waxweed


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waxweed

(ˈwæksˌwiːd)
n
(Plants) any of various flowering plants belonging to the genus Cuphea
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Based on seasonal availability, plants could include: Wild Geranium, Large Beard-tongue, Foxglove Beardtongue, Fall Phlox, Sweet William, Creeping Phlox, Turk's Cap Lily, Swamp Milkweed (to host Monarch butterflies), New England aster, Switchgrass, Big Bluestem grass, Black-eyed Susan, Jewelweed, Woolly Ragwort, Blue Waxweed, Purple Tridens grass, spearmint, peppermint, oregano, and sage.
Cuphea carthagenensis, the waxweed, popularly known in Brazil as 'sete-sangrias', is widely distributed throughout Brazil and several South American countries and extensively used in traditional medicine to treat diarrhea, arterial hypertension, rheumatism, fever, hypercholesterolemia and palpitations (ALMEIDA, 1993; BIAVATTI et al.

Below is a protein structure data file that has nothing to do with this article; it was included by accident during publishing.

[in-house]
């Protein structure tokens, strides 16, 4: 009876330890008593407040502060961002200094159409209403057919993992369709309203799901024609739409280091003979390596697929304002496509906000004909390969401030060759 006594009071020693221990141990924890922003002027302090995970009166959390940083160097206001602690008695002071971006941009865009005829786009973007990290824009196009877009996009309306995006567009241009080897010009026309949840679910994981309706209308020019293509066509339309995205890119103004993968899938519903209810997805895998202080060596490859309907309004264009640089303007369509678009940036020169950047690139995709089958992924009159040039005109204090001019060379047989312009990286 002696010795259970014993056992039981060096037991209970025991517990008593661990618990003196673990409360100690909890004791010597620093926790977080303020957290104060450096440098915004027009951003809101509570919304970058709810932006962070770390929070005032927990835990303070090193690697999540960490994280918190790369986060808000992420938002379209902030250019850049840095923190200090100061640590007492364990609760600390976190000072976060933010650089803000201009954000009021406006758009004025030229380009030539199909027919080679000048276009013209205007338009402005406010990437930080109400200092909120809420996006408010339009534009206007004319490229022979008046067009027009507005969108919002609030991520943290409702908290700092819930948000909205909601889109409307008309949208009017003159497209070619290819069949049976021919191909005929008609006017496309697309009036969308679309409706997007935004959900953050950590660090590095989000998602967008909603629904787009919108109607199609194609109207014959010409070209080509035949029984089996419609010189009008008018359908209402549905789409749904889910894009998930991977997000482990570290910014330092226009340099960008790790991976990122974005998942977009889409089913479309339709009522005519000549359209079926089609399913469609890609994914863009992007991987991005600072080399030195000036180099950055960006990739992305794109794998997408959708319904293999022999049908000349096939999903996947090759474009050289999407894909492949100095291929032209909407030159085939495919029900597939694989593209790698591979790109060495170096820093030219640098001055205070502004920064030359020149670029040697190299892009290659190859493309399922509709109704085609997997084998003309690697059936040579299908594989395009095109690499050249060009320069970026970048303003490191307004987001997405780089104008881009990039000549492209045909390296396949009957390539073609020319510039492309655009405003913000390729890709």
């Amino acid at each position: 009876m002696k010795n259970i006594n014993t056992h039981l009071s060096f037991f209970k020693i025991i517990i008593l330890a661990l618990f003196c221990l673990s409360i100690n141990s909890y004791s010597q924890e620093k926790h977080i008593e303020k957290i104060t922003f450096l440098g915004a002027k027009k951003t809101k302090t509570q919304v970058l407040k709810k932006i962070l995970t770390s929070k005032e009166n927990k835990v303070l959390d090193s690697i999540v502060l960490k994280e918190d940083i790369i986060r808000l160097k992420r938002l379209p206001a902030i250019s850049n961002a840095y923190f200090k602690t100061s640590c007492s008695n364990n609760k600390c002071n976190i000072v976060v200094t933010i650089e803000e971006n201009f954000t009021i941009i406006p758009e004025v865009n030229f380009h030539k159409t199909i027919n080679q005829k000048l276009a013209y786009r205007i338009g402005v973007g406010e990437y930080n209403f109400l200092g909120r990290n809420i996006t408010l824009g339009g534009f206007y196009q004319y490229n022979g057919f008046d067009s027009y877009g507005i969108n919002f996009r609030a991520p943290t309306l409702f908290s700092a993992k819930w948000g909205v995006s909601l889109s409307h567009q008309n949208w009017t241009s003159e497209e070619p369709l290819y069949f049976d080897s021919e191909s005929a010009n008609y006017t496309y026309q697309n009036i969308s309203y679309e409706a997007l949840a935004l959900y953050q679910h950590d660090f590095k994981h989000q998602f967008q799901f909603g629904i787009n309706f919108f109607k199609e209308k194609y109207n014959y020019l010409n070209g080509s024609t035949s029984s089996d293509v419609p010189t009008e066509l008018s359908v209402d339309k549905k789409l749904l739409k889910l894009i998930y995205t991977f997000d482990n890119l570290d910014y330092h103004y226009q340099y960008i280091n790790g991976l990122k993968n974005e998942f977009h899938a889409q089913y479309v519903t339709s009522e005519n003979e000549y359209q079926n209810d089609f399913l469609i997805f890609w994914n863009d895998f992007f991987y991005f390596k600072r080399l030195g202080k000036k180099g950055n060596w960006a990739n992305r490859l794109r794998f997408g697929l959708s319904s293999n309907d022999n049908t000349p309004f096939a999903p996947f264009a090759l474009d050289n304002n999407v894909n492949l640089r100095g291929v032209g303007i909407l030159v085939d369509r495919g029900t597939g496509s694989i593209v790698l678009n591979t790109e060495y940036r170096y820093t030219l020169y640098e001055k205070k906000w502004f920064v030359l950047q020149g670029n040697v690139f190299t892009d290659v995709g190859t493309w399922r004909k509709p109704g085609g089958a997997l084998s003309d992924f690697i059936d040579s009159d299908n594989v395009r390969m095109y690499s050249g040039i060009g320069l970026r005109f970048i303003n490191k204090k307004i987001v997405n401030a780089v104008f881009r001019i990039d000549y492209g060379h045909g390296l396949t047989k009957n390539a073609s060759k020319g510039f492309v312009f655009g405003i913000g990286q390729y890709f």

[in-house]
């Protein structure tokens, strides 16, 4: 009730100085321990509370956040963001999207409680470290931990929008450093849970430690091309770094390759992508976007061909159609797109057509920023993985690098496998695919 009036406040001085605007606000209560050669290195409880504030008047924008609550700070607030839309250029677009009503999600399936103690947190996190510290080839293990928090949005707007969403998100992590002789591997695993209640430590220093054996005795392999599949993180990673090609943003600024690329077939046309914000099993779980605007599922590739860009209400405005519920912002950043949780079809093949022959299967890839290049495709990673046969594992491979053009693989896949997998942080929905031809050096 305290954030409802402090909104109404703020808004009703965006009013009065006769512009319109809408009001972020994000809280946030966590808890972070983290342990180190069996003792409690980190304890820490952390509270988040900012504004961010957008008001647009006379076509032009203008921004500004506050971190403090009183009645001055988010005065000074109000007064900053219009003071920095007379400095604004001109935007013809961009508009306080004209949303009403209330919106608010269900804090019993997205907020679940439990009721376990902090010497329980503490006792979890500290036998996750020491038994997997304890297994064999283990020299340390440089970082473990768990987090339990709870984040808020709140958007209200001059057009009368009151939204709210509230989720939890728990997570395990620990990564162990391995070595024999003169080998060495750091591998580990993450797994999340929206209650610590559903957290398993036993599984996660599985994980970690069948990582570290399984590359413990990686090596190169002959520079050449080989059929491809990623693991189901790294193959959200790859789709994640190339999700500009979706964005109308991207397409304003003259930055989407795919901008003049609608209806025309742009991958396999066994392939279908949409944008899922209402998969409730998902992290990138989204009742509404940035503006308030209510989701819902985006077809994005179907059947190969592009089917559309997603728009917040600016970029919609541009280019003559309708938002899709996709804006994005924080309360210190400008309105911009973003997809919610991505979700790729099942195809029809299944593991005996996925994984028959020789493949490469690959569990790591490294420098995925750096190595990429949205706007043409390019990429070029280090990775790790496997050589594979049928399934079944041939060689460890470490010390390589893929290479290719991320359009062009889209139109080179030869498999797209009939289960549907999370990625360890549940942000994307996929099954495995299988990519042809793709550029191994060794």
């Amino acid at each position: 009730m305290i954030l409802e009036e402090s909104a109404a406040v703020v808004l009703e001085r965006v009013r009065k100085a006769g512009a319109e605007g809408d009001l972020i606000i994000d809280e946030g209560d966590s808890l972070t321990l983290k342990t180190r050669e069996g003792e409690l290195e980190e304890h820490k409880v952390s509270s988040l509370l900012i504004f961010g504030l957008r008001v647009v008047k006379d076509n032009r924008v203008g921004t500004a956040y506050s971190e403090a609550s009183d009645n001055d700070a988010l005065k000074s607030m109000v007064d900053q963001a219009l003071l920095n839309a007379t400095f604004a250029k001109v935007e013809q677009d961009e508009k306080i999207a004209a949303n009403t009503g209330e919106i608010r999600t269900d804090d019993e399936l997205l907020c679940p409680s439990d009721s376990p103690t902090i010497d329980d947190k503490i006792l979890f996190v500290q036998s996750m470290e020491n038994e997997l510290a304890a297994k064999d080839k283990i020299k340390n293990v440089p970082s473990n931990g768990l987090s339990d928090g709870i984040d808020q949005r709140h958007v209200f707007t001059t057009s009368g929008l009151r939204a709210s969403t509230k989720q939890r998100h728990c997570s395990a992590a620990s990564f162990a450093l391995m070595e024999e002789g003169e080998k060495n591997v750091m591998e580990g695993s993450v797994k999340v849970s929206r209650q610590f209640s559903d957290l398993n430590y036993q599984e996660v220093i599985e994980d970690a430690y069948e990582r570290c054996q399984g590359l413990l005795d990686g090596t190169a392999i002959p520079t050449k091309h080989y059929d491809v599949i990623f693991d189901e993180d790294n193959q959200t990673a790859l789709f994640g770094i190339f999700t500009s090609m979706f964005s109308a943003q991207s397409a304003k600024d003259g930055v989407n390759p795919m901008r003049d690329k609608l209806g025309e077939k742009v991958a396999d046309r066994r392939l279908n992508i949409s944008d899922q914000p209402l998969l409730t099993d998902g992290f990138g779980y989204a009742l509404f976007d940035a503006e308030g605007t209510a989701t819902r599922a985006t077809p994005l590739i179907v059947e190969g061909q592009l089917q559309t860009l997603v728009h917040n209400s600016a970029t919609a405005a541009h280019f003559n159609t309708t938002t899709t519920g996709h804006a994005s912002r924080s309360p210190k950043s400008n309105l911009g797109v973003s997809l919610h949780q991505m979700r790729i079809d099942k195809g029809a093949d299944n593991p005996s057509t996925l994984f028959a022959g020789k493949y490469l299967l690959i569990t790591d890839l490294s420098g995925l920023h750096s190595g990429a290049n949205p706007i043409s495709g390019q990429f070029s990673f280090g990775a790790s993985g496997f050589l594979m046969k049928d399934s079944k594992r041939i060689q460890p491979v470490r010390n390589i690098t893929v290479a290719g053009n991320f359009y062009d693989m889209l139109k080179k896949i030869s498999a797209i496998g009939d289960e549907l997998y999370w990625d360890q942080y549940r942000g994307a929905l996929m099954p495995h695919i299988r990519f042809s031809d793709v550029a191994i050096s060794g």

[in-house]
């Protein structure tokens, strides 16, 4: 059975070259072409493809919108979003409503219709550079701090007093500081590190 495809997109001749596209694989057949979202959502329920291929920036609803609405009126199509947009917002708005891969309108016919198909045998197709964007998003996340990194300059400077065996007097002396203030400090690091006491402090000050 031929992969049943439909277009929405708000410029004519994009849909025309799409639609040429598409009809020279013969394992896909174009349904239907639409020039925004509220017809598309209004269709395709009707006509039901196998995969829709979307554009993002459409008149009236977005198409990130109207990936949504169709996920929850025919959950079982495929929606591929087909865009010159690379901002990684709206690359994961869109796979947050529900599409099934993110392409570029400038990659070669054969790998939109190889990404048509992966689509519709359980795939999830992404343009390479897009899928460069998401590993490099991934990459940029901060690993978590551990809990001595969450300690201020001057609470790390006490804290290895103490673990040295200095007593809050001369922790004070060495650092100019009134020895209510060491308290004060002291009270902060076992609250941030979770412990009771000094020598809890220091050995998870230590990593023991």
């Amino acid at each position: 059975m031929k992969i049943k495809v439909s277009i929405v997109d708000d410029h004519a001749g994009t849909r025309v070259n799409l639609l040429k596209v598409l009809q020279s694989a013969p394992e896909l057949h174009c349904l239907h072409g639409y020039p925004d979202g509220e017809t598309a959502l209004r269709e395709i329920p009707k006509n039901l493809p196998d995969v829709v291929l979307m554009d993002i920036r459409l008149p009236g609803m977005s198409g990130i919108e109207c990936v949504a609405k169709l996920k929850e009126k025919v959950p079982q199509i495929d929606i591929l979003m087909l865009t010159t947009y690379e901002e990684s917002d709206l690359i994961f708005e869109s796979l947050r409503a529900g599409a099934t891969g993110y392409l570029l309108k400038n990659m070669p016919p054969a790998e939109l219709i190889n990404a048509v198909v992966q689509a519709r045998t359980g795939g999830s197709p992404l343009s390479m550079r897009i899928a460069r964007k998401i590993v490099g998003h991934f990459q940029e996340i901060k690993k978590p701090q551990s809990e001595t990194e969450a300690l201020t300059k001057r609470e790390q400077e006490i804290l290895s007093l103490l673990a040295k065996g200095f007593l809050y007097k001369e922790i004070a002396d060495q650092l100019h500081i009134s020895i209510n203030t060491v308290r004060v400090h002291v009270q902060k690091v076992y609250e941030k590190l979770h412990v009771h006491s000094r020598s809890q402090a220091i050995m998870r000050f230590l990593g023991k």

Since few scientific works on variables involved in extraction stages and on antioxidant potential of the two extracts have been published, current research determines the parameters that promote a higher extraction of polyphenolic compounds from hibiscus and waxweed or 'sete-sangrias' within the extraction stages (temperature, stirring, solvent ratio, time and pH) and evaluates their antioxidant potential.
Samples of hibiscus (HI) and waxweed or 'sete-sangrias' (SS), purchased commercially in Passo Fundo RS Brazil, were dried in an air-circulation oven at 30 [+ or -] 0.
In the case of waxweed or 'sete-sangrias', polyphenol contents extracted by ethanol or acetone were similar to those obtained in hibiscus.
Figure 3 shows the results for the antioxidant activity of hibiscus and waxweed extracts obtained by DPPH method.
In fact, most investigations revealed that waxweed or 'sete-sangrias' and hibiscus had a higher antioxidant activity than that in other genera, by both DPPH and [ABTS.
and waxweed or 'sete-sangrias' (Cuphea carthagenensis) and evaluated their extracts' antioxidant potential.